Inuit2 avaCanadian aboriginal peoples lived in a very beautiful but also rather harsh environment. They needed all their skill and imagination to survive even in the northernmost areas of the continent. Warm houses and warm clothes were among the most important things for Canadian indigenous tribes, and they used every single available material – when hunters or fishers brought prey, everything was in use: meat, fur, skin, bones, sinew, intestines, claws and teeth, feathers, etc. You would be surprised as to what materials can be used to make clothing!

There is a number of indigenous groups who consider Canada their home – Inuit, Eskimo, Tlingit, Tsimshian, Nuu-chah-nulth, Niisitapi, Piikáni, Chipewyan, Mi'kmaq, and others. Canada is a large country, so its aboriginal tribes lived in different areas with different climate conditions. Of course, it influenced their lifestyle and clothing traditions. In this post, we’d like to talk about Canadian indigenous Arctic peoples and their traditional clothes.

Among the most extravagant parts of animal body used to create clothes was fishskin. You can read about it here: Fishskin clothing and accessories were common for the Arctic peoples – Inuits, Aleuts, Eskimos, Yupiks. But this was by far not the only material for costumes.

Before modern waterproof, membrane, and synthetic fabrics were invented, people knew some secrets as to how to protect their bodies from the cold, rain, and snow. Most of their garments were made from skins, fur, and leather they got from the local animals – caribou, seals, elks, bears, wolves, lynx, beavers, etc. Porcupine needles and bird feathers were used to make headdresses and jewelry, to decorate the accessories, etc.

The clothes were made by women, while men hunted and skinned animals, prepared their skins. Women took animal skins, marked the shape they needed with a sharp bone, cut out these pieces with a special knife, and then sew them into garments or accessories (boots, hats, mitts, bags, and other useful items). As threads, they used animal sinew. They dressed themselves, their husbands, children, and other family members. Canadian indigenous people were very skilled in leatherwork, furwork, knew how to prepare skins, including fishskins, and how to make these materials waterproof.

 

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Inuit parka and trousers, around 1897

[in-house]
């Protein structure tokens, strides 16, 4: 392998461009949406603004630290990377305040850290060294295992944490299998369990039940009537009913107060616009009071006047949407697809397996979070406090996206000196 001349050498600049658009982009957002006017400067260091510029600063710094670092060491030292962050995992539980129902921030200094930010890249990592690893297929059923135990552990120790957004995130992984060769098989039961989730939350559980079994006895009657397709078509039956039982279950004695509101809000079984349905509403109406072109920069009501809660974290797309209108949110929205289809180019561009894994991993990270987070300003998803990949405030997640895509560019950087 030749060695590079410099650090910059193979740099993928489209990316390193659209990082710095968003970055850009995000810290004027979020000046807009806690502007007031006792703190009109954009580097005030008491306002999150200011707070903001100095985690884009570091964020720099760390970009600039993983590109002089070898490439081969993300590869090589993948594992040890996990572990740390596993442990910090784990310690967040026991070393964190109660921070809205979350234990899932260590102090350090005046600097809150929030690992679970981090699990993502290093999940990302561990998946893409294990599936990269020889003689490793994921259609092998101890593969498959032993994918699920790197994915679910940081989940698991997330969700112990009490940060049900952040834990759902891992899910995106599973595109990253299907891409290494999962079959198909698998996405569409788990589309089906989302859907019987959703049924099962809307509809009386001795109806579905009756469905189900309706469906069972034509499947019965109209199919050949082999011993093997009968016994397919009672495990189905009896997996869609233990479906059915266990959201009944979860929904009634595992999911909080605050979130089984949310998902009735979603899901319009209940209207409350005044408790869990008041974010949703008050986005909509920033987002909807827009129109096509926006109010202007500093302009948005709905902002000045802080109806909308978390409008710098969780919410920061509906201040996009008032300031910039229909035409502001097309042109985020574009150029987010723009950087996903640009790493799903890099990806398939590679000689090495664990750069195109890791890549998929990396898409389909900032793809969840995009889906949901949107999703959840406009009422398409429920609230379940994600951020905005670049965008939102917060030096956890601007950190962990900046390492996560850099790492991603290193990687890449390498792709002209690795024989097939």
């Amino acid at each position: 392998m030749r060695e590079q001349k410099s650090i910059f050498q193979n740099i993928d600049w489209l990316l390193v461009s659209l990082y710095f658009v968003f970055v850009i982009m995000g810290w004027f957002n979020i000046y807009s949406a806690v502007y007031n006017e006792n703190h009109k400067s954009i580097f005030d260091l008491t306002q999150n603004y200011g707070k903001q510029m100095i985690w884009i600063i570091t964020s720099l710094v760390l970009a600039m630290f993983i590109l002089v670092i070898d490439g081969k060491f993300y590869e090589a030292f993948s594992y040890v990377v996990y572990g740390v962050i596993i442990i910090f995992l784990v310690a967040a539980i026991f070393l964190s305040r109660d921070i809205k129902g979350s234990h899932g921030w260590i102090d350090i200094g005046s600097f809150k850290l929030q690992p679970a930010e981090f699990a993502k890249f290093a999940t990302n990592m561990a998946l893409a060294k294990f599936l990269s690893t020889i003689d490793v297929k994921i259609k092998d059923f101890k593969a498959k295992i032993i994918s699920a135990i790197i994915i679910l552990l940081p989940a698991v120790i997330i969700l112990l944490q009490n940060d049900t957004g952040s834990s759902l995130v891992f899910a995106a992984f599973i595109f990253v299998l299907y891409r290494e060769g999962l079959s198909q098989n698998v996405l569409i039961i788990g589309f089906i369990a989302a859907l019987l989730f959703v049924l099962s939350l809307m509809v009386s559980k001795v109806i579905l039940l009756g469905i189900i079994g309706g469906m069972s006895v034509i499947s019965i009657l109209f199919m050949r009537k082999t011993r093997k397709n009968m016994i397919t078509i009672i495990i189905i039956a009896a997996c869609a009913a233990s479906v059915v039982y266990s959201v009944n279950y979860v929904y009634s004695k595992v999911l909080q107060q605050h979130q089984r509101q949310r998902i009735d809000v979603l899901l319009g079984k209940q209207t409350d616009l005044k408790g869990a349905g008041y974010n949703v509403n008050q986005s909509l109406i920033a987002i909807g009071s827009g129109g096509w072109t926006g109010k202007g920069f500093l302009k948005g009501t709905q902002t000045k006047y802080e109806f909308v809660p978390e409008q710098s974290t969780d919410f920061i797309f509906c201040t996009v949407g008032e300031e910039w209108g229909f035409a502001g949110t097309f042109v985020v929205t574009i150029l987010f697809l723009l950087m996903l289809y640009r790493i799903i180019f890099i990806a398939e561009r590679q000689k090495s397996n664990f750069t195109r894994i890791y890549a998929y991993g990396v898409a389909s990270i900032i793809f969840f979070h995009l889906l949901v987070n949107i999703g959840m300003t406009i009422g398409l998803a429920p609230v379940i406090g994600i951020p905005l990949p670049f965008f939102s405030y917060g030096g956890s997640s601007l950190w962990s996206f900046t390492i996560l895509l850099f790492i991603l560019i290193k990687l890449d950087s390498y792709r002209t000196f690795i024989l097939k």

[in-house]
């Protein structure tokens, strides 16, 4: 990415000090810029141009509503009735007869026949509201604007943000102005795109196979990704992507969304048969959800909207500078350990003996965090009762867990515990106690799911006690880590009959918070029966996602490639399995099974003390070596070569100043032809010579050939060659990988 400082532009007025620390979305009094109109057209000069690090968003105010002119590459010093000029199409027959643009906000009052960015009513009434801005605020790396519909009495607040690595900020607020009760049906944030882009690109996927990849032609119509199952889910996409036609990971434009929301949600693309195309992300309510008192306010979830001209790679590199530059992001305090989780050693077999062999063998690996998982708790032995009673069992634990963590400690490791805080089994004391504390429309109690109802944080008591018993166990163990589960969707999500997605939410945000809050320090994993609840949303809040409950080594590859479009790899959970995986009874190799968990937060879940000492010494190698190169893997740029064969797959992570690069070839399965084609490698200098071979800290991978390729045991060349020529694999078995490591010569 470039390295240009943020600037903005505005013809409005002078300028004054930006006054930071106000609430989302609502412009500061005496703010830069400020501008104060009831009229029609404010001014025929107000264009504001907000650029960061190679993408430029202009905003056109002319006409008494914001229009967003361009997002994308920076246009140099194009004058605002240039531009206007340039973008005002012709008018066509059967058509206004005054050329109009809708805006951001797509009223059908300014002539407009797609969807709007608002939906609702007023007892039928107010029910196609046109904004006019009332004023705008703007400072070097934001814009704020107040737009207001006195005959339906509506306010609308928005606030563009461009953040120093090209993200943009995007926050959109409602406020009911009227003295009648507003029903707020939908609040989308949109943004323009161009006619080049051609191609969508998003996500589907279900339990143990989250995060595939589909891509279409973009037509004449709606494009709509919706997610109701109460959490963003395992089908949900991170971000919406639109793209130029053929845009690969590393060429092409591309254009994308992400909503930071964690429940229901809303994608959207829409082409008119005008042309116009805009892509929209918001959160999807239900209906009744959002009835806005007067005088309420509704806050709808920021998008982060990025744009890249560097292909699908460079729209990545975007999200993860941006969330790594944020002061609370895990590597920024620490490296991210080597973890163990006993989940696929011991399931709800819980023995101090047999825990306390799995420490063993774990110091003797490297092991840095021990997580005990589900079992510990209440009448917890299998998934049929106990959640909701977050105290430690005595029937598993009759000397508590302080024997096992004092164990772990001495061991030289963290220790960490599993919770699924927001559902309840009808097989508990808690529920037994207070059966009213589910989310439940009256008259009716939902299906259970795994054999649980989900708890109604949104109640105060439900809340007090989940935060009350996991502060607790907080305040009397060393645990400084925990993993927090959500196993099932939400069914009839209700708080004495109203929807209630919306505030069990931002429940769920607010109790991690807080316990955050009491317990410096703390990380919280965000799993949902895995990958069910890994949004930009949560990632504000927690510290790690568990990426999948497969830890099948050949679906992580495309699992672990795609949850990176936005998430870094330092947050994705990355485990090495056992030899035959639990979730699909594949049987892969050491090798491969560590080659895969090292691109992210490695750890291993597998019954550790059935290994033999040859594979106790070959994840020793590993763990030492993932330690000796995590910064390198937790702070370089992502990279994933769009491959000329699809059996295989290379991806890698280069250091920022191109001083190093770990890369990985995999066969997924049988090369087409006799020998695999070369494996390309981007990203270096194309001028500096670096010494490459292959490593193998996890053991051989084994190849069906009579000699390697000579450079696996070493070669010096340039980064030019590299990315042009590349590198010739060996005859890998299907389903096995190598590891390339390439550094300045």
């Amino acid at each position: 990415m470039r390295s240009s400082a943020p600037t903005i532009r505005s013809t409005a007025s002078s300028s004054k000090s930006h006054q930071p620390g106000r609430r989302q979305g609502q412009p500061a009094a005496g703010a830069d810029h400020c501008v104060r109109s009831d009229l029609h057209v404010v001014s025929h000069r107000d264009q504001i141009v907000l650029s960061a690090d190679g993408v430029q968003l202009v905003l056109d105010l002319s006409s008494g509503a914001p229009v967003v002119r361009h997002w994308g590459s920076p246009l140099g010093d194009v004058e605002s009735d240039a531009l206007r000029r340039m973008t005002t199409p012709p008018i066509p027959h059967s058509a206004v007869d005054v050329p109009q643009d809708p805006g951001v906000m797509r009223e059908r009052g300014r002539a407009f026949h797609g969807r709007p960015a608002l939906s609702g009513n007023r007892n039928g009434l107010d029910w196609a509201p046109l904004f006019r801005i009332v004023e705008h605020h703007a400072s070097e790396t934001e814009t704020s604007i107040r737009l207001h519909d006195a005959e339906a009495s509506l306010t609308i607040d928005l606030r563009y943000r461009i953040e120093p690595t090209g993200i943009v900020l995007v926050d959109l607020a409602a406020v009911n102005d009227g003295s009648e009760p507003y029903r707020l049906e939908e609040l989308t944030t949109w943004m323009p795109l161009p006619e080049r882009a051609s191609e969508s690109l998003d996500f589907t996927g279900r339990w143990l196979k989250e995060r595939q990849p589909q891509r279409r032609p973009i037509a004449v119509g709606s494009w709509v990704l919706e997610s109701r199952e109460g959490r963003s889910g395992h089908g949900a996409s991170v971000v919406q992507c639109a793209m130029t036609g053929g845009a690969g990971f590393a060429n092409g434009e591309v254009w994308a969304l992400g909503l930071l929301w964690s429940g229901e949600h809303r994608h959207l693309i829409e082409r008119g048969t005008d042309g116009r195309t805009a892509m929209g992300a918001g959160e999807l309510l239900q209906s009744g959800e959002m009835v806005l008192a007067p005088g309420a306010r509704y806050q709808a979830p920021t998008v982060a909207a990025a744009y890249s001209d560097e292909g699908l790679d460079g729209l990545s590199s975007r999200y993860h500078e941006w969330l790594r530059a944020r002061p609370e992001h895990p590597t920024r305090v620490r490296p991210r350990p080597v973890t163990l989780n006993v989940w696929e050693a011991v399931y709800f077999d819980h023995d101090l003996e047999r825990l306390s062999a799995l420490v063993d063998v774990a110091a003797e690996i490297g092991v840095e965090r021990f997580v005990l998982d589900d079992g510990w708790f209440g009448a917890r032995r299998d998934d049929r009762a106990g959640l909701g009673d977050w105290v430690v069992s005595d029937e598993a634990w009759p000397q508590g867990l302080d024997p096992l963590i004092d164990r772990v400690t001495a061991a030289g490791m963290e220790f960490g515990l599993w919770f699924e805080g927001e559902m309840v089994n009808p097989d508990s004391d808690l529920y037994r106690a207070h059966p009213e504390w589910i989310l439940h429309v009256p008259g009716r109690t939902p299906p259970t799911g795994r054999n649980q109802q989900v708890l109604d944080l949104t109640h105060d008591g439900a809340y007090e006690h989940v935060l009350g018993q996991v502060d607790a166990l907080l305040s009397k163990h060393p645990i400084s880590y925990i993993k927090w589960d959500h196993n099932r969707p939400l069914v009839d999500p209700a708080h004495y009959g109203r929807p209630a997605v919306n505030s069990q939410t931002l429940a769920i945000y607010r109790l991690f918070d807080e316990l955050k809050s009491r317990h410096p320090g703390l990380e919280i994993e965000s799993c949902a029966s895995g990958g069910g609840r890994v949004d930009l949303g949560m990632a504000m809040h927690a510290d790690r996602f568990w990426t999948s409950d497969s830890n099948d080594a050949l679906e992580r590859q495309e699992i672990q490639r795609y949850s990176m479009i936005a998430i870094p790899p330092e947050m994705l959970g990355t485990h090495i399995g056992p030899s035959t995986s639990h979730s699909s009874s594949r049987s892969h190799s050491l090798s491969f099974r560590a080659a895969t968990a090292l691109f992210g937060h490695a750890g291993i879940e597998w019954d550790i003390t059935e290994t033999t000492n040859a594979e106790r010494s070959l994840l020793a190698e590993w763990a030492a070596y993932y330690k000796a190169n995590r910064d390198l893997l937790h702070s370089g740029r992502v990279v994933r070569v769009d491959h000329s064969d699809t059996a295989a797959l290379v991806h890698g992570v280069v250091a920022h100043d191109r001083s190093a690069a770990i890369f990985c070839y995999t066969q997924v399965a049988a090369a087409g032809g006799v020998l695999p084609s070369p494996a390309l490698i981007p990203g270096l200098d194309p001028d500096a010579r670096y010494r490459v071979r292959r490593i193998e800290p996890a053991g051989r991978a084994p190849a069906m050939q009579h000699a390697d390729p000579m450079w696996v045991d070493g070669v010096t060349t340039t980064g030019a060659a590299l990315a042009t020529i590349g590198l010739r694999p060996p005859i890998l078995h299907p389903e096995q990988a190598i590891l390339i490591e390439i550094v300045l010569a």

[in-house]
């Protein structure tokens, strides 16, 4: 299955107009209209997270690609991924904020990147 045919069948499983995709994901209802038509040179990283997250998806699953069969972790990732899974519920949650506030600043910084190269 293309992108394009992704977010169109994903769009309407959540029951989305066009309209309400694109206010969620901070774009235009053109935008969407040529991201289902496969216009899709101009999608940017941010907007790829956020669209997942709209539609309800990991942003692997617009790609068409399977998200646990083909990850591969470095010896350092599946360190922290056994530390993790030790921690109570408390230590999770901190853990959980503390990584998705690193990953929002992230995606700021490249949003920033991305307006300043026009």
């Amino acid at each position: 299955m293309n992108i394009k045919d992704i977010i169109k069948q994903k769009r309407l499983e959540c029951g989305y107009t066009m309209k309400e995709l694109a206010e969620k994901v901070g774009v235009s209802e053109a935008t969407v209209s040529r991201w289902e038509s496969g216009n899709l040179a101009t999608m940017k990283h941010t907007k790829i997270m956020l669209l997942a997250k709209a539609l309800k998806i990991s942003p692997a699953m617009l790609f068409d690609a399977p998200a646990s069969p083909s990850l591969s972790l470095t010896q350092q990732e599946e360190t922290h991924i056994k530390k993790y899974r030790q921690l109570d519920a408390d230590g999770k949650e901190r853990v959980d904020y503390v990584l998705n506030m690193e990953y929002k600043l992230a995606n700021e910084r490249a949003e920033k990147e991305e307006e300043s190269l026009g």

In such cold climates, people needed to cover every single part of their body, except for maybe faces, so such items as warm shoes, mittens or gloves, and hats were a must-have. Shoes were often produced from seal skins that provided some waterproof. Also, shoes could be made from caribou skins or other fur. In some ethnic groups, male and female shoes differed from one another – the outside of men’s shoes was fully covered with fur, while women’s shoes were only partially covered with fur. Except for warm winter shoes, there was thinner footwear for warmer seasons that was waterproof rather than protected from the cold.

The clothes of Canadian indigenous Arctic peoples were multilayered for better protection from the cold. Canadian traditional jackets are called “parka” and they’re used by the locals to this day, though modern parkas are very different from what Inuits and other Arctic peoples wore. Vintage parkas were made from caribou hide and practically always had a hood.

Read also: Canadian parka – Inuit folk garment popular to this day

Also, people wore trousers made from the same material as parkas.

Children, of course, needed some clothing with high protection from the cold, too. There were jumpsuits made from caribou skins, kid’s parkas and trousers, the same accessories adults’ wore (hats, hoods, mitts, shoes), etc. Families with children also needed some sort of transportation for the little ones, so they used cradleboards, specific sacks, large pockets on the back of a parka, etc. Animals provided Canadian aboriginal tribes with everything they needed.

 

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Inuit woman and child, wearing beaded parka with a pocket for the baby. Southampton Island, Nunavut, Canada, 1925-1926

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